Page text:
According to church documents, the children of the village were taught in schools already in 1624. The school was supported by the local church and the school building was renovated and rebuilt several times. Between 1854 and 1866 education was in German. After the First World War, as the region became part of Romania, the school became a public school and was integrated into the national education system. Today there is only an elementary school, whose building was built in 1932. After the 4th grade children continue their studies in the neighboring Szentpál (Sânpaul), Szentmárton (Mărtiniș) or the nearby Székelyudvarhely (Odorheiu Secuiesc). The local kindergarten closed in 2012 and children attend kindergarten in the neighboring village.
The old culture house was 100 years old in 1924 when the villagers tore it down to build a new one. However, the new building was constructed only between 1956-1959. At the same time, new buildings were constructed for the kindergarten and offices, as well as a bowling club next to the culture house. Most of these happened while Kovács István, a very talented, intelligent and visionary person was the director of the local school.
Romania is a country located at the crossroads between Central and Southeastern Europe, north of the Balkan Peninsula, on the Lower Danube, within and outside the Carpathian arch, bordering on the Black Sea. Almost all of the Danube Delta is located within its territory. Romania shares a border with Hungary and Serbia to the west, Ukraine and the Republic of Moldova to the northeast, and Bulgaria to the south. Romania has several historical regions with distinct characteristics, such as Transylvania, Moldavia, Dobrogea, etc.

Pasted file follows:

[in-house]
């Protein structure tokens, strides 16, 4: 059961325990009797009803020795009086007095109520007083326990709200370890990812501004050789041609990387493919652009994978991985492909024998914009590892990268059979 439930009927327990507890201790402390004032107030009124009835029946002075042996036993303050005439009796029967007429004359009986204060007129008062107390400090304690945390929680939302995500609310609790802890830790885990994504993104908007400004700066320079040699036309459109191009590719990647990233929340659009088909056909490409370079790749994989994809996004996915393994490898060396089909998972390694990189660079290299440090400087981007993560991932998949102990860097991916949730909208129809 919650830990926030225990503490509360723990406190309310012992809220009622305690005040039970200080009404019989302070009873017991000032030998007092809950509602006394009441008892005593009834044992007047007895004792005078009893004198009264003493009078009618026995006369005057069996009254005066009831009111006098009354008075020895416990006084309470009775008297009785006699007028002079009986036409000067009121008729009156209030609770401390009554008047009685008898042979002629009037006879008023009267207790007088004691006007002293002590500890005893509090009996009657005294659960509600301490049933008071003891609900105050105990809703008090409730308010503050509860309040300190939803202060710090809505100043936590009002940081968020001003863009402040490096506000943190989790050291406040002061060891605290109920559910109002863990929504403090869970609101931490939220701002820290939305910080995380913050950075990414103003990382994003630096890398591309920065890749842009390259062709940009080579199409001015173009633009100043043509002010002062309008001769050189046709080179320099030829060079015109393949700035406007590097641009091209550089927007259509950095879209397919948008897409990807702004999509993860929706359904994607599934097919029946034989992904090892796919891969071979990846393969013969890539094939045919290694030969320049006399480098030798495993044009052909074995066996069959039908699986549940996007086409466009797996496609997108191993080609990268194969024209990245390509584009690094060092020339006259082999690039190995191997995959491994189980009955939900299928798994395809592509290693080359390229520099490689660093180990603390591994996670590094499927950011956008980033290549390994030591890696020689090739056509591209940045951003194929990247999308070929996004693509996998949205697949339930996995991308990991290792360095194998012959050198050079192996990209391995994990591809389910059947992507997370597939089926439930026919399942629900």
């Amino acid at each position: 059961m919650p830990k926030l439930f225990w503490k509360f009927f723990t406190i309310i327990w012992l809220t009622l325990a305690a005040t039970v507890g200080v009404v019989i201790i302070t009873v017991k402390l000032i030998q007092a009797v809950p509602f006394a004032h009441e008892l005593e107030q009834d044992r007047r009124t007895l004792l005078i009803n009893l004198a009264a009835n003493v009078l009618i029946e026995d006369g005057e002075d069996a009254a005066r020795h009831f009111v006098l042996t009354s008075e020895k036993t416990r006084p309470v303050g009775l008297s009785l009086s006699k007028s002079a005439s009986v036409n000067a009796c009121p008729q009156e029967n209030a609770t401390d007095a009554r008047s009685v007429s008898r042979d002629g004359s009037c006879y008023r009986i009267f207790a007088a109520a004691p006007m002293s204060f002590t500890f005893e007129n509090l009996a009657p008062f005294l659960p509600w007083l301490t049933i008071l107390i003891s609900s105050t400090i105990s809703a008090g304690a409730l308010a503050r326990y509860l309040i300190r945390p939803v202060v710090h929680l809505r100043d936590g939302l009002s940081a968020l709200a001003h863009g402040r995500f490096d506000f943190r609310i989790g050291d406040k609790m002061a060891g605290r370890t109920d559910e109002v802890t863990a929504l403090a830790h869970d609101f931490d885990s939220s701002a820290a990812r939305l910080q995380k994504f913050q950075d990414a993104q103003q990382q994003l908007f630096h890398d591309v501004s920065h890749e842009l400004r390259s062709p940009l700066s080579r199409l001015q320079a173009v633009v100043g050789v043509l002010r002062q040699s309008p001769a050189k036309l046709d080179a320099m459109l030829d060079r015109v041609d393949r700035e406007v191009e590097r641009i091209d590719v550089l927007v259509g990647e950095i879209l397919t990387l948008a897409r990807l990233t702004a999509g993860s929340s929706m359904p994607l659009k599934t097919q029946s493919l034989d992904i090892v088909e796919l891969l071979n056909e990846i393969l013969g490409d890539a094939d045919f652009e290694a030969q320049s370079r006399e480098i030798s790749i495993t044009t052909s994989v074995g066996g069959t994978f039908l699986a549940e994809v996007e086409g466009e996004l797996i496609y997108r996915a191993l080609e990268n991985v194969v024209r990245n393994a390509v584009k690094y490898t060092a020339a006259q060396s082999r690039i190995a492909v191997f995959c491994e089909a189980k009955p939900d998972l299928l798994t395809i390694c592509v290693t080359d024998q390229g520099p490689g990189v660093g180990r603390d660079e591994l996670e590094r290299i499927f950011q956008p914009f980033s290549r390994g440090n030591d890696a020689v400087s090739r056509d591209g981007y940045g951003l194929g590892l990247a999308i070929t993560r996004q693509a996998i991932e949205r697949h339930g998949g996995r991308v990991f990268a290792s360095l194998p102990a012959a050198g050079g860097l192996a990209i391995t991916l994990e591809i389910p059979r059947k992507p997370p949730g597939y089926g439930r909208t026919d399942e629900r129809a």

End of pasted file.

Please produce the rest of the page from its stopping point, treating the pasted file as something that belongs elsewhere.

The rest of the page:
If you would like to visit Transylvania or travel around our country, you might find the following links helpful:The official website for travel and tourism information about Romania
Coming out from the south entrance of the city Odorheiu Secuiesc (Székelyudvarhely) on road 137, you turn left in Feliceni (Boldogfalva) and continue your way on road 131 towards Sânpaul (Szentpál) where you will turn a slight right and continue your journey on road 133. Before you enter Városfalva village you have to cross the river Nagy-Homoród, the bridge will be on the left. The route is about 24 km.
You can also check the route on Google Maps:
From Odorheiu Secuiesc (Székelyudvarhely) or Rupea (Kőhalom) twice a day on weekdays. Ask at the central bus station.By train
From Brașov (Brassó) or Sighișoara (Segesvár) the train comes until Cața (Kaca) which is 12 km (road 132B) away from the village. From there you can hitchhike or take a bus.
The Városfalva Association was established in the end of 2009.
Our official address is in Odorheiu Secuiesc (Székelyudvarhely), 1 Băii Sărate (Sósfürdő) st., Harghita County, Romania
Legal form of the association: apolitical, non-profit, charitable organization under applicable law.
Our mission is to encourage local initiatives which increase the quality of life in Városfalva and in the Homoród-Valley.
The association's objectives and long term goals:
If you would like to support this initiative - financialy or with other donations - contact us with any questions you may have:e-mail: firstname.lastname@example.org
Donations can be made to the following accounts:BCR Odorheiu Secuiesc